Il Porcellino's Bill Miner and Brian Albano Find a Cure on Tennyson Street
Brian Albano and Bill Miner outside the future home of Il Porcellino with the sign carved by Miner's father.
Bill Miner and Brian Albano of Il Porcellino
Sausage is not something that can be rushed. Even freshly ground and stuffed links take time and patience, often involving overnight meat marinades and carefully considered recipes to get the salt, fat and moisture content just right. And when it comes to cured meats, a couple of weeks of aging is the bare minimum; some whole-muscle salumi — prosciutto, lonza and coppa, for example — can take months, if not more than a year. So when Denver chefs Bill Miner and Brian Albano started tinkering with formulas several years ago, they weren’t in a hurry to rush a product to market. In fact, the effort that will culminate with the opening of Il Porcellino, their salumeria and deli scheduled to open this summer in the Berkeley neighborhood, began as more of a hobby and a way to extend their cooking skills into whole-animal butchery and naturally fermented products than as a meaty business plan.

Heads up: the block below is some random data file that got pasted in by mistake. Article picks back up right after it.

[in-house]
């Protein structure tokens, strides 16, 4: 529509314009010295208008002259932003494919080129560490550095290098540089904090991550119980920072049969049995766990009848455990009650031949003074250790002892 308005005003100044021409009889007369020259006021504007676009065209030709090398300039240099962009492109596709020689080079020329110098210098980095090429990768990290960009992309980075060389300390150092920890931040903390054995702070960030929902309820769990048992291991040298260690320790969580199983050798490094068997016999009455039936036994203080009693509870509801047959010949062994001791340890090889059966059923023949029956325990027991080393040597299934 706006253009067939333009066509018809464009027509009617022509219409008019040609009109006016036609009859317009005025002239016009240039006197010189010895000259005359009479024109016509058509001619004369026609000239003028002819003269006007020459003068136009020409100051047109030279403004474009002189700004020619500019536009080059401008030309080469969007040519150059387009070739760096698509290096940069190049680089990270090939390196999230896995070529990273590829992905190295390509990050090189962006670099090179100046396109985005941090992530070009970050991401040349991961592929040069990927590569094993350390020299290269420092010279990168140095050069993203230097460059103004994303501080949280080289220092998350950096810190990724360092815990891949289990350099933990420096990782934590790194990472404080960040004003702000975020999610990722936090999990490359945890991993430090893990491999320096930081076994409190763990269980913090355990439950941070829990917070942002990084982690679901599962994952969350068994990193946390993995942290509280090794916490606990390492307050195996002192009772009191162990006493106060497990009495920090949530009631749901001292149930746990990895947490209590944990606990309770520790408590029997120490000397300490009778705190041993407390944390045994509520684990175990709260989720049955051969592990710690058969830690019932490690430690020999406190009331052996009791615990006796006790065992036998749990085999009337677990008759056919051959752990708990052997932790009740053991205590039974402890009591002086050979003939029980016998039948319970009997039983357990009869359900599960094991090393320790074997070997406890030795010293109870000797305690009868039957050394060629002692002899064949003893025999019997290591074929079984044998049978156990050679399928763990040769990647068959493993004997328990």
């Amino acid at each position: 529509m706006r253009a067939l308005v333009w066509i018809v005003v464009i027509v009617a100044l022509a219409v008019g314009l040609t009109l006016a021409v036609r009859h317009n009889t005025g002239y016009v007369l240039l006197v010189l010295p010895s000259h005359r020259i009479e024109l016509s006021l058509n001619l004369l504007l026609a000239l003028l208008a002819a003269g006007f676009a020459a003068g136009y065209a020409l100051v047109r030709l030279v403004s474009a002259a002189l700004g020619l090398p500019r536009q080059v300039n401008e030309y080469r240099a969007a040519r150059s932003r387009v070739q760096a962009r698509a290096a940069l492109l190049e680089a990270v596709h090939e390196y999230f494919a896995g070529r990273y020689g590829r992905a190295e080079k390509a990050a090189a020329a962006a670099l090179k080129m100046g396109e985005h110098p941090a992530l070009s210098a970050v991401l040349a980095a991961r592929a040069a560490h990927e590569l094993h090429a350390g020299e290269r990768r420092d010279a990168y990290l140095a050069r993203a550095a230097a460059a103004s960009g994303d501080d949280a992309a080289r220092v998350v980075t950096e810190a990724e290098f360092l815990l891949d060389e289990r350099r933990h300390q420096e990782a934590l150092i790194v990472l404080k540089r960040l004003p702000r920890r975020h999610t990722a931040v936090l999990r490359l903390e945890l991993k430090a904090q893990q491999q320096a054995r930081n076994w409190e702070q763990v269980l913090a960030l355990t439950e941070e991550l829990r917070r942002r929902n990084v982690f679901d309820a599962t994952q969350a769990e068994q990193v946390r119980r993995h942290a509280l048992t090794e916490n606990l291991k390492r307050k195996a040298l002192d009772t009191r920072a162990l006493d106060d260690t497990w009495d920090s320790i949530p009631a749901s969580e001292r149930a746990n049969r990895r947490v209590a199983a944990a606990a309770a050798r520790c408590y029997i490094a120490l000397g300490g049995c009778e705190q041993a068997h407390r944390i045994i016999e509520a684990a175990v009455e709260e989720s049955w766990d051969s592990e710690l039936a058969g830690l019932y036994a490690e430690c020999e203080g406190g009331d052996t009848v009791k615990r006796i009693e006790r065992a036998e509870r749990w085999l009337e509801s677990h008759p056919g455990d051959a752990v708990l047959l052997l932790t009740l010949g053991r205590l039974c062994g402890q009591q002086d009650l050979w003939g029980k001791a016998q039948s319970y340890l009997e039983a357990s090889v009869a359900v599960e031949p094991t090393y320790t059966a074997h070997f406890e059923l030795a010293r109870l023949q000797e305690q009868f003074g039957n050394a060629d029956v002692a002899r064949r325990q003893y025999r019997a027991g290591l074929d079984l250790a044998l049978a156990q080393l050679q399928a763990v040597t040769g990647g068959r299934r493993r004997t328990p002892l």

Albano had already been exploring home brewing; his curiosity about traditional methods of food production was a natural extension of his job as a professional cook. He was also certain that he could figure out how to create products he was having a hard time locating. “I couldn’t find any good andouille,” he confides, “and I was interested in the more natural way of preserving food.”
“We’re messing around with microbacteria — the good stuff,” adds Miner.